In 2019, I went back to St Petersburg on a business trip and ended up at a queer rave called Grahn’. We drove there through a cinematic blizzard. The large space of a former factory was filled with young people of all genders in makeup, chains, vinyl, dark glasses, sportswear, and lace. In one room, Nastia Reigel played bass-heavy techno, in another, Russian pop tunes from the 00s drifted through cigarette smoke. The people around me sang, and so did I. t.A.t.U may not have really been gay — they famously admitted that it was just a publicity stunt — but something very real was happening around me. The disused factory, packed with young people ready to manifest their own authentic queer identities, was a reflection of the new wave which was already on the rise.

My queer experience was not like the one of my white Western peers, or queer people of colour. Just like my vague queer history, sometimes I doubted my very existence.

In the last two years, O-zine, an independent magazine about Russian queer culture, has become a vital consolidating force for the LGBTQ+ community. Founded by Dmitry Kozachenko and Sasha Kazantseva in 2018, O-zine gives a voice to Russia’s queer community, reviving its erased history, and helping build the future it deserves. With a small team and limited resources, O-zine has had a big influence on more mainstream media by reframing the conversation about drag, non-binary identity and transgender people – but, most importantly, they have also provided queer artists with a platform to showcase their work. But they’re not alone in their effort: there is now a whole range of independent publications and blogs on Russian queer life. Izvestnye Tetki is reclaiming Russia’s male gay history in all its glory; Queer Screen seeks out the hidden LGBTQ icons in Russian and Soviet cinema; Lesbian Lobby Telegram and Let’s U-Haul! Youtube channel keep up to date with lesbian life, Washed Hands provides queer sex education, Queer News covers positive events in Russia’s LGBTQ community.

Image courtesy of Faeshon Left
Image courtesy of Faeshon Left
Image courtesy of Ksusha Kasha
Image courtesy of Ksusha Kasha

Russia’s queer underground is growing – despite the increasing governmental homophobia and hostility. The year 2020 has been a tough so far: feminist artist and LGBTQ+ activist Yulia Tsvetkova is facing up to six years in prison for her body positive drawings; new constitutional amendments define family as “a union between a man and a woman”; an ice-cream brand was accused of promoting homosexuality by having rainbow packaging; and a new bill to “strengthen the institution of family” threatens the rights of trans people. In times of growing conservatism, the LGBTQ+ community often becomes a target: we can see that not only in Russia, but also in Poland, Hungary, the UK, and the United States, to name just a few. But in times like this, it’s important to raise our voices — and to celebrate the beauty of our existence.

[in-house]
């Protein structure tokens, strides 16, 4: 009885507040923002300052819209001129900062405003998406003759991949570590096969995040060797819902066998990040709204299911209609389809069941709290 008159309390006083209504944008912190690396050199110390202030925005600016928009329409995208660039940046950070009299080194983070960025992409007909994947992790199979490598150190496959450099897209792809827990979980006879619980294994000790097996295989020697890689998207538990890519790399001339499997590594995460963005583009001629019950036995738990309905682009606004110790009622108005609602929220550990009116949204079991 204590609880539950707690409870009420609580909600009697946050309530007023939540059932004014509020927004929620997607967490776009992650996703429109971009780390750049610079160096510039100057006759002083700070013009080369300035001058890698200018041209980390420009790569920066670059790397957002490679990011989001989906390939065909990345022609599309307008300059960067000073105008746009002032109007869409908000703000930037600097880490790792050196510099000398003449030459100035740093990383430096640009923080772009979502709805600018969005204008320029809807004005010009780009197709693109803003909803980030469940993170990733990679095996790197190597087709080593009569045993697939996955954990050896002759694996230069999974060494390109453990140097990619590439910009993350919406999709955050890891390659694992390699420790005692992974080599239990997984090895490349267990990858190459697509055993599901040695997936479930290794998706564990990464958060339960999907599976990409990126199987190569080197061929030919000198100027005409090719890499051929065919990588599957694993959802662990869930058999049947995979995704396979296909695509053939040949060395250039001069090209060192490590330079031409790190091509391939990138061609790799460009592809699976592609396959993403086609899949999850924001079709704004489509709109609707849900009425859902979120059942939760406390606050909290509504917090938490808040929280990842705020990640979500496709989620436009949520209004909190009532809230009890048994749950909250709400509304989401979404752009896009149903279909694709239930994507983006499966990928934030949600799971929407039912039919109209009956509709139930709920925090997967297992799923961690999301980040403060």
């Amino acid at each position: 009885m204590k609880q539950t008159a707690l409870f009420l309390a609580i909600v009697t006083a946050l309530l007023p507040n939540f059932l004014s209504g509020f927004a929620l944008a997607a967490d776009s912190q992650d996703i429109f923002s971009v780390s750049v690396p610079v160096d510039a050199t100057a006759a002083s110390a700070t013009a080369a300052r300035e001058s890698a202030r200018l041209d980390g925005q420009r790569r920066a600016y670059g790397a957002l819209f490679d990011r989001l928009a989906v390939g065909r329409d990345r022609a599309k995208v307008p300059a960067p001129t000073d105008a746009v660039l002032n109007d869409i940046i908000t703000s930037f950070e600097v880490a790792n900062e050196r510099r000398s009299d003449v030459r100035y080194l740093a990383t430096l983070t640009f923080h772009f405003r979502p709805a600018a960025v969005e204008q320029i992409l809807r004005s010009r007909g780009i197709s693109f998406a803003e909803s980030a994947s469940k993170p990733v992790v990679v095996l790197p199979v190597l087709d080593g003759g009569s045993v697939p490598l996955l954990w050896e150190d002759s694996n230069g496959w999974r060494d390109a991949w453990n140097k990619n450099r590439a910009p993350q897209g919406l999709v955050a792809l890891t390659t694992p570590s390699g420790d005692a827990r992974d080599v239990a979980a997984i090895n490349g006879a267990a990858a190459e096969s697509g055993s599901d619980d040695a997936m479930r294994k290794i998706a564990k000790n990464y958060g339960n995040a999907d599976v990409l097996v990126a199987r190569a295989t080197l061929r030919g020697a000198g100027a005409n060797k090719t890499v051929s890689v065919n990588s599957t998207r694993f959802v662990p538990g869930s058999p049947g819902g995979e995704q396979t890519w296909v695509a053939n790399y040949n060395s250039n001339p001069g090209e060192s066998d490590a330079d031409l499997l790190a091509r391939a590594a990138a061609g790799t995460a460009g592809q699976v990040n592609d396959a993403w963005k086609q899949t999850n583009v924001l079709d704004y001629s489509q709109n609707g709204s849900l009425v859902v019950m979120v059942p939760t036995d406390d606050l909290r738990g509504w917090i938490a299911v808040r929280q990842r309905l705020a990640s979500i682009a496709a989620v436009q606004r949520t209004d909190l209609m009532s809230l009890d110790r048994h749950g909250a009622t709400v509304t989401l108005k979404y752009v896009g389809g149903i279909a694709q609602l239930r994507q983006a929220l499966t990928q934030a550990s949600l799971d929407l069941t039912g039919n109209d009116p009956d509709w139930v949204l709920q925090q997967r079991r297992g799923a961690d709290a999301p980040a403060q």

Since I began Russian Queer Revolution, my admiration for Russia’s LGBTQ+ community has grown daily, and not only for community organisers, activists or talented artists. I am inspired by young people who are creating a new language of openness and visibility by simply being who they are: outspoken and fearless in their creativities and online identities. When I was asked to curate an exhibition for Vogue Fabrics in London, I wanted to dedicate it to them and their stunning force of self-determination. The installation features around 70 portraits: it’s by no means a picture of the whole community, but a mere fraction, the beginning of a hopefully more sizable archive. It’s proof that we exist as an entity, as a beautiful queer family: that we always have, and always will.

Russian Queer Revolution exhibition runs at Vogue Fabrics Dalston 1-25 September.

To help Russian trans community, donate to the fundraiser Russian Queer Revolution is running during the exhibition.